Justice is blind

In the criminal justice system….

Most of us crime and punishment buffs are familiar with that lead-in for the long-running Law and Order TV show. In less than an hour alleged crimes are committed, investigated.

People are accused and indicted, prosecutors and defense attorneys battle in court and juries render decisions. Sometimes deals are cut with defendants. Sometimes defendants are led away in handcuffs. Sometimes there are acquittals.

In Ulster County, we are at the early stages of a criminal trial – absent a plea deal – where a state trooper has been accused of second-degree murder and criminal use of a deadly weapon (his patrol car) vehicular death of 11-year-old Monica Goods on the Thruway near Kingston last Dec. 22.

Under bail reform laws enacted last year the state attorney general takes jurisdiction in cases involving police officers in fatalities.  AG Letitia James took the case on Dec. 28. An Ulster County grand jury, based on evidence assembled by the AG’s office, indicted state trooper Christopher Baldner of Greene County, a 19-year veteran of the force, last week. The case will be heard by Ulster County Judge Brian Rounds in county court, probably after the first of the year. Baldner is expected to plead not guilty and request bail at a hearing before the judge this month. He’ll be in jail pending that decision, maybe until trial. In due time a jury will be seated from among hundreds of residents called from a jury pool of residents.

What we know of the circumstances surrounding this case have come mainly from initial police reports of the fatal accident and the indictment handed up by the grand jury. The trooper stands accused of pepper-spraying the Goods vehicle which he had stopped for alleged speeding. Seemingly, an argument broke out between him and the girl’s father, Tristin Goods of Brooklyn.  Another child and a female adult were in the car. Tristin, feeling threatened, he said, then drove off with the trooper giving chase. The grand jury indictment said the trooper rear-ended the Goods vehicle three times before the driver lost control, hit a guardrail and flipped over. Monica, who was not wearing a seatbelt, was ejected and killed.

While an active, vocal “Justice for Monica” movement has emerged, with intense media coverage, little has been heard from the trooper’s side. This is not unusual. Prosecutors almost always get first crack at public opinion and almost always get convictions, either through plea bargains or at trial.

Trials are held to present facts. Each side has the opportunity to state its case and to challenge facts or statements presented by the other side. The burden of proof is on the prosecution. A jury then decides whether there is “reasonable doubt” in the prosecution’s case.

We are not at that stage. An indictment by a grand jury – where the prosecution presents its case in the absence of the defense – is serious on its face, but it is an accusation, nothing more. Conviction can only come at trial (or by plea) where both sides can present their cases.

We are not there yet. And yet hard lines are forming. Some find the trooper guilty; he is also accused for using similar tactics after a traffic stop in two another incidents, a sobering thought. Some elements view this as a “political trial.” We live in racially tense times: The trooper is white. The victim was black. The death of a child under any circumstances is rife with emotion.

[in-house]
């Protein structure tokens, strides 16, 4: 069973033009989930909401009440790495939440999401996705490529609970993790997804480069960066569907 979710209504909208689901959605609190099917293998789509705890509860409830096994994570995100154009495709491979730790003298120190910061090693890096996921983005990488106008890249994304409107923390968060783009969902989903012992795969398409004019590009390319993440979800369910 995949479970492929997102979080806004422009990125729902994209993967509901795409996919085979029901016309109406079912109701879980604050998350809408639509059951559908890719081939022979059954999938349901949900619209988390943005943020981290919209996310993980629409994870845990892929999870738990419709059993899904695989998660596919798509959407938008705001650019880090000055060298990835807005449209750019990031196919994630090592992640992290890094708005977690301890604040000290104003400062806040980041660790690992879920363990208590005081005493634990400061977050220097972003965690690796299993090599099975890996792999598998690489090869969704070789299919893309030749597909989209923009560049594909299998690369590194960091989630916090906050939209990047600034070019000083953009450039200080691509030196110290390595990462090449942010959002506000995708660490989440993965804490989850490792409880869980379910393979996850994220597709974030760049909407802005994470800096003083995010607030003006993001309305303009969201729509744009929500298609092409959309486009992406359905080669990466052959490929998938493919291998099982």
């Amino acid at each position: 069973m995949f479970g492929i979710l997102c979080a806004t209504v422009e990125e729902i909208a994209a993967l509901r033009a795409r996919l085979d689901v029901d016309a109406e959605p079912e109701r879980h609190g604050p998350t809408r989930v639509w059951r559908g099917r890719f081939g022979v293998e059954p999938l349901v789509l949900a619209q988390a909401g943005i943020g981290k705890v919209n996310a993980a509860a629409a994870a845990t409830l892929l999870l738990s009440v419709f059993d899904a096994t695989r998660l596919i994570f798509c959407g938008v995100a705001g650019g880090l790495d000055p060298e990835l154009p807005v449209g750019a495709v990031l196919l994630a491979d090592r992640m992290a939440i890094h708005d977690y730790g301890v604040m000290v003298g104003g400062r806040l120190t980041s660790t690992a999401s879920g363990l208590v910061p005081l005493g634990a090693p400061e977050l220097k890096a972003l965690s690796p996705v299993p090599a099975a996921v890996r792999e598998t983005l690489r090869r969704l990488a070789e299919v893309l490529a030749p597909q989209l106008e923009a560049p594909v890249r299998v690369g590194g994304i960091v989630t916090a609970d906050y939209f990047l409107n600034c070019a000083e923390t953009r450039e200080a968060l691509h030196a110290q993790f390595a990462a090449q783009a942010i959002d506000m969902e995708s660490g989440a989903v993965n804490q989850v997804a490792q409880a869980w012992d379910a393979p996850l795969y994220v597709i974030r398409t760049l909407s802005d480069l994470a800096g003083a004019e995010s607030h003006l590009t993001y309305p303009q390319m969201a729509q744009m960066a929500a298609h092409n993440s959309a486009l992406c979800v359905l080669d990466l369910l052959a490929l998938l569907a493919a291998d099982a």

It is too perverse to even speculate that James, who announced her candidacy for governor shortly after her long-delayed indictment of the trooper, would stoop to using this case for political purposes. Others might, however.

We are all free to speculate, demonstrate and take sides on what could be a trial of national significance, but let us appeal to our better angels. We as a community are also on trial.


DEATH OF THE RAJAH – Ulster Republican Party chairman Roger Rascoe, 69, died of a heart attack at his upstate fishing camp, only days before the 2021 local elections.

While we express condolences to the family and friends of the man I liked to call Rajah, Tuesday’s results would have only produced more remorse for the downtrodden political party he led since 2010.

Rascoe, who was active on the town level in solidly Republican Shawangunk, was in for a rude surprise when he moved up to county politics. Democrats were on the rise and it kept coming. This year, the only Republican on the county-wide ticket is five-term county clerk Nina Postupack, so popular that she was cross-endorsed by Democrats. Some of that fell on the chairman, whose fundamental duties are to recruit and fund candidates.

Rascoe took the slings and arrows of politics with barrels of salt, knowing that a party chairman, like a football quarterback, is never as good as when he’s winning or as bad when losing.

First vice party chairman Kevin Costello will by party rule fill in for his best friend until its executive committee can select a successor. Unless there’s a sudden groundswell to “win one for the Rajah,” it won’t matter tomorrow night.

Meanwhile, I’m happy to report that radio mate Mario Catalano, the last successful Republican chairman (pre-Roger), will probably not be a candidate for his old job. Whew.

Imagine Me and Kevin or Me and Pat or Me and Michelle on the radio together every other Friday?